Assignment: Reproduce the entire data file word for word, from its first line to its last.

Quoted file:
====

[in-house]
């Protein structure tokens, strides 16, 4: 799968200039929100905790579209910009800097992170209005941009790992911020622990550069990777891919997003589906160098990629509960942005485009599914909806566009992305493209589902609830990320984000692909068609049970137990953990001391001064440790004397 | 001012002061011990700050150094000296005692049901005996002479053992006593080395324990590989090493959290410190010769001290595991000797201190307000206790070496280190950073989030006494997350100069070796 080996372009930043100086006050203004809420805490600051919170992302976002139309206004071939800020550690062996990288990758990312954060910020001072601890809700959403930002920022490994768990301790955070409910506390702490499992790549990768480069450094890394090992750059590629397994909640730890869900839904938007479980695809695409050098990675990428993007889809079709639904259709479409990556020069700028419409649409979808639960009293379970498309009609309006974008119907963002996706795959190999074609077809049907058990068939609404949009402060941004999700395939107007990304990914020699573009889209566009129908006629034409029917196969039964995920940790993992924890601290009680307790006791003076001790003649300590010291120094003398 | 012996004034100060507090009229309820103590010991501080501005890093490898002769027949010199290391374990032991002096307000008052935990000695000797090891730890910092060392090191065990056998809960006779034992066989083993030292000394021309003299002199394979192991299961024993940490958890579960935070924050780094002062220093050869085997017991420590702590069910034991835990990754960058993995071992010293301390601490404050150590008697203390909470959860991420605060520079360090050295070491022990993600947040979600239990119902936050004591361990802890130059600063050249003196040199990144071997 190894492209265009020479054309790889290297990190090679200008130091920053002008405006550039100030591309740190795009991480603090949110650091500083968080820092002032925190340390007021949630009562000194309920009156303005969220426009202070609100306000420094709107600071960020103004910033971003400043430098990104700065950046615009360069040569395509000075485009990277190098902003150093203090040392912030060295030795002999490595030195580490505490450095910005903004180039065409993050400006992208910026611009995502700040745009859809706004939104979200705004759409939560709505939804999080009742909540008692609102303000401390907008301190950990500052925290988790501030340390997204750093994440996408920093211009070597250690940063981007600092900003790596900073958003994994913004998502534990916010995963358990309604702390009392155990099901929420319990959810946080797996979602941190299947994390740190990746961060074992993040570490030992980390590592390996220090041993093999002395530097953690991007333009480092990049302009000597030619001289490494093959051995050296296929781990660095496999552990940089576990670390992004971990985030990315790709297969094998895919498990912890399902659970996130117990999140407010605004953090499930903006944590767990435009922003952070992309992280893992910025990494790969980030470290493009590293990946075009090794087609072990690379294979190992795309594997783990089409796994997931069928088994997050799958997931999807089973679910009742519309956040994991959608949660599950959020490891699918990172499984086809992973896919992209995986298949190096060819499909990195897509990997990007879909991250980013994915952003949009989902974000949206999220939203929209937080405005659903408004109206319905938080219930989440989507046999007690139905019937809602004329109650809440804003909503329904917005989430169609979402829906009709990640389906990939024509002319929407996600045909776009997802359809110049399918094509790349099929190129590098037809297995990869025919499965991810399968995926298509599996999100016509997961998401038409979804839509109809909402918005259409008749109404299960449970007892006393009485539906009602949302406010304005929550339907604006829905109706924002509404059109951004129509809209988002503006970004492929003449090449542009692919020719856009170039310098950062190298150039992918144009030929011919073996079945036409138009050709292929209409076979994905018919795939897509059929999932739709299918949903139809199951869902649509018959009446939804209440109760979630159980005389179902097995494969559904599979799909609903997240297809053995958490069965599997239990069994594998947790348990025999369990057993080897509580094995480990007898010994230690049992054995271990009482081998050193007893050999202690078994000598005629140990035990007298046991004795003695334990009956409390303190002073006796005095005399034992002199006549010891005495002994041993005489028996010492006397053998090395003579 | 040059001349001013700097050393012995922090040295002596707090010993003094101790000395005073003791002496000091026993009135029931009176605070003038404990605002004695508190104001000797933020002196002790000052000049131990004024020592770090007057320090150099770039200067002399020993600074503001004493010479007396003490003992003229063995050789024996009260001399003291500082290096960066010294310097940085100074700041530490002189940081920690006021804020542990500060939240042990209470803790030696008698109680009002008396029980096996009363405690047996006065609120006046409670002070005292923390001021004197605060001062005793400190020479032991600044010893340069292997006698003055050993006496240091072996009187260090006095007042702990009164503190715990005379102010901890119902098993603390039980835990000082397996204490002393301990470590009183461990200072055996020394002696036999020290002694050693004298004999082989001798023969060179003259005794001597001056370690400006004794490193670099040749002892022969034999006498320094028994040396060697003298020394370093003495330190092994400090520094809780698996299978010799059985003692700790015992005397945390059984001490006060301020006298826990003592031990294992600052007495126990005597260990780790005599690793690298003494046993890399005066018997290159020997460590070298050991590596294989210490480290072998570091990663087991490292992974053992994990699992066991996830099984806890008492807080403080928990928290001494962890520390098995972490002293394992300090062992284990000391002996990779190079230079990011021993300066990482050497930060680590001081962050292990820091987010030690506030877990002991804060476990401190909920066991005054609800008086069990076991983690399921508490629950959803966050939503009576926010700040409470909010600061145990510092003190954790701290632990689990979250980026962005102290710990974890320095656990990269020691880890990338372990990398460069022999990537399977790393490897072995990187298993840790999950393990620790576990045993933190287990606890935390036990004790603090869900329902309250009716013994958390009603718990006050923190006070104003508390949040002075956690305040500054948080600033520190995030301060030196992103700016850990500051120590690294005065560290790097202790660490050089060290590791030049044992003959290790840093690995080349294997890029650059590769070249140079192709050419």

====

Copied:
[in-house]
């Protein structure tokens, strides 16, 4: 799968200039929100905790579209910009800097992170209005941009790992911020622990550069990777891919997003589906160098990629509960942005485009599914909806566009992305493209589902609830990320984000692909068609049970137990953990001391001064440790004397 | 001012002061011990700050150094000296005692049901005996002479053992006593080395324990590989090493959290410190010769001290595991000797201190307000206790070496280190950073989030006494997350100069070796 080996372009930043100086006050203004809420805490600051919170992302976002139309206004071939800020550690062996990288990758990312954060910020001072601890809700959403930002920022490994768990301790955070409910506390702490499992790549990768480069450094890394090992750059590629397994909640730890869900839904938007479980695809695409050098990675990428993007889809079709639904259709479409990556020069700028419409649409979808639960009293379970498309009609309006974008119907963002996706795959190999074609077809049907058990068939609404949009402060941004999700395939107007990304990914020699573009889209566009129908006629034409029917196969039964995920940790993992924890601290009680307790006791003076001790003649300590010291120094003398 | 012996004034100060507090009229309820103590010991501080501005890093490898002769027949010199290391374990032991002096307000008052935990000695000797090891730890910092060392090191065990056998809960006779034992066989083993030292000394021309003299002199394979192991299961024993940490958890579960935070924050780094002062220093050869085997017991420590702590069910034991835990990754960058993995071992010293301390601490404050150590008697203390909470959860991420605060520079360090050295070491022990993600947040979600239990119902936050004591361990802890130059600063050249003196040199990144071997 190894492209265009020479054309790889290297990190090679200008130091920053002008405006550039100030591309740190795009991480603090949110650091500083968080820092002032925190340390007021949630009562000194309920009156303005969220426009202070609100306000420094709107600071960020103004910033971003400043430098990104700065950046615009360069040569395509000075485009990277190098902003150093203090040392912030060295030795002999490595030195580490505490450095910005903004180039065409993050400006992208910026611009995502700040745009859809706004939104979200705004759409939560709505939804999080009742909540008692609102303000401390907008301190950990500052925290988790501030340390997204750093994440996408920093211009070597250690940063981007600092900003790596900073958003994994913004998502534990916010995963358990309604702390009392155990099901929420319990959810946080797996979602941190299947994390740190990746961060074992993040570490030992980390590592390996220090041993093999002395530097953690991007333009480092990049302009000597030619001289490494093959051995050296296929781990660095496999552990940089576990670390992004971990985030990315790709297969094998895919498990912890399902659970996130117990999140407010605004953090499930903006944590767990435009922003952070992309992280893992910025990494790969980030470290493009590293990946075009090794087609072990690379294979190992795309594997783990089409796994997931069928088994997050799958997931999807089973679910009742519309956040994991959608949660599950959020490891699918990172499984086809992973896919992209995986298949190096060819499909990195897509990997990007879909991250980013994915952003949009989902974000949206999220939203929209937080405005659903408004109206319905938080219930989440989507046999007690139905019937809602004329109650809440804003909503329904917005989430169609979402829906009709990640389906990939024509002319929407996600045909776009997802359809110049399918094509790349099929190129590098037809297995990869025919499965991810399968995926298509599996999100016509997961998401038409979804839509109809909402918005259409008749109404299960449970007892006393009485539906009602949302406010304005929550339907604006829905109706924002509404059109951004129509809209988002503006970004492929003449090449542009692919020719856009170039310098950062190298150039992918144009030929011919073996079945036409138009050709292929209409076979994905018919795939897509059929999932739709299918949903139809199951869902649509018959009446939804209440109760979630159980005389179902097995494969559904599979799909609903997240297809053995958490069965599997239990069994594998947790348990025999369990057993080897509580094995480990007898010994230690049992054995271990009482081998050193007893050999202690078994000598005629140990035990007298046991004795003695334990009956409390303190002073006796005095005399034992002199006549010891005495002994041993005489028996010492006397053998090395003579 | 040059001349001013700097050393012995922090040295002596707090010993003094101790000395005073003791002496000091026993009135029931009176605070003038404990605002004695508190104001000797933020002196002790000052000049131990004024020592770090007057320090150099770039200067002399020993600074503001004493010479007396003490003992003229063995050789024996009260001399003291500082290096960066010294310097940085100074700041530490002189940081920690006021804020542990500060939240042990209470803790030696008698109680009002008396029980096996009363405690047996006065609120006046409670002070005292923390001021004197605060001062005793400190020479032991600044010893340069292997006698003055050993006496240091072996009187260090006095007042702990009164503190715990005379102010901890119902098993603390039980835990000082397996204490002393301990470590009183461990200072055996020394002696036999020290002694050693004298004999082989001798023969060179003259005794001597001056370690400006004794490193670099040749002892022969034999006498320094028994040396060697003298020394370093003495330190092994400090520094809780698996299978010799059985003692700790015992005397945390059984001490006060301020006298826990003592031990294992600052007495126990005597260990780790005599690793690298003494046993890399005066018997290159020997460590070298050991590596294989210490480290072998570091990663087991490292992974053992994990699992066991996830099984806890008492807080403080928990928290001494962890520390098995972490002293394992300090062992284990000391002996990779190079230079990011021993300066990482050497930060680590001081962050292990820091987010030690506030877990002991804060476990401190909920066991005054609800008086069990076991983690399921508490629950959803966050939503009576926010700040409470909010600061145990510092003190954790701290632990689990979250980026962005102290710990974890320095656990990269020691880890990338372990990398460069022999990537399977790393490897072995990187298993840790999950393990620790576990045993933190287990606890935390036990004790603090869900329902309250009716013994958390009603718990006050923190006070104003508390949040002075956690305040500054948080600033520190995030301060030196992103700016850990500051120590690294005065560290790097202790660490050089060290590791030049044992003959290790840093690995080349294997890029650059590769070249140079192709050419």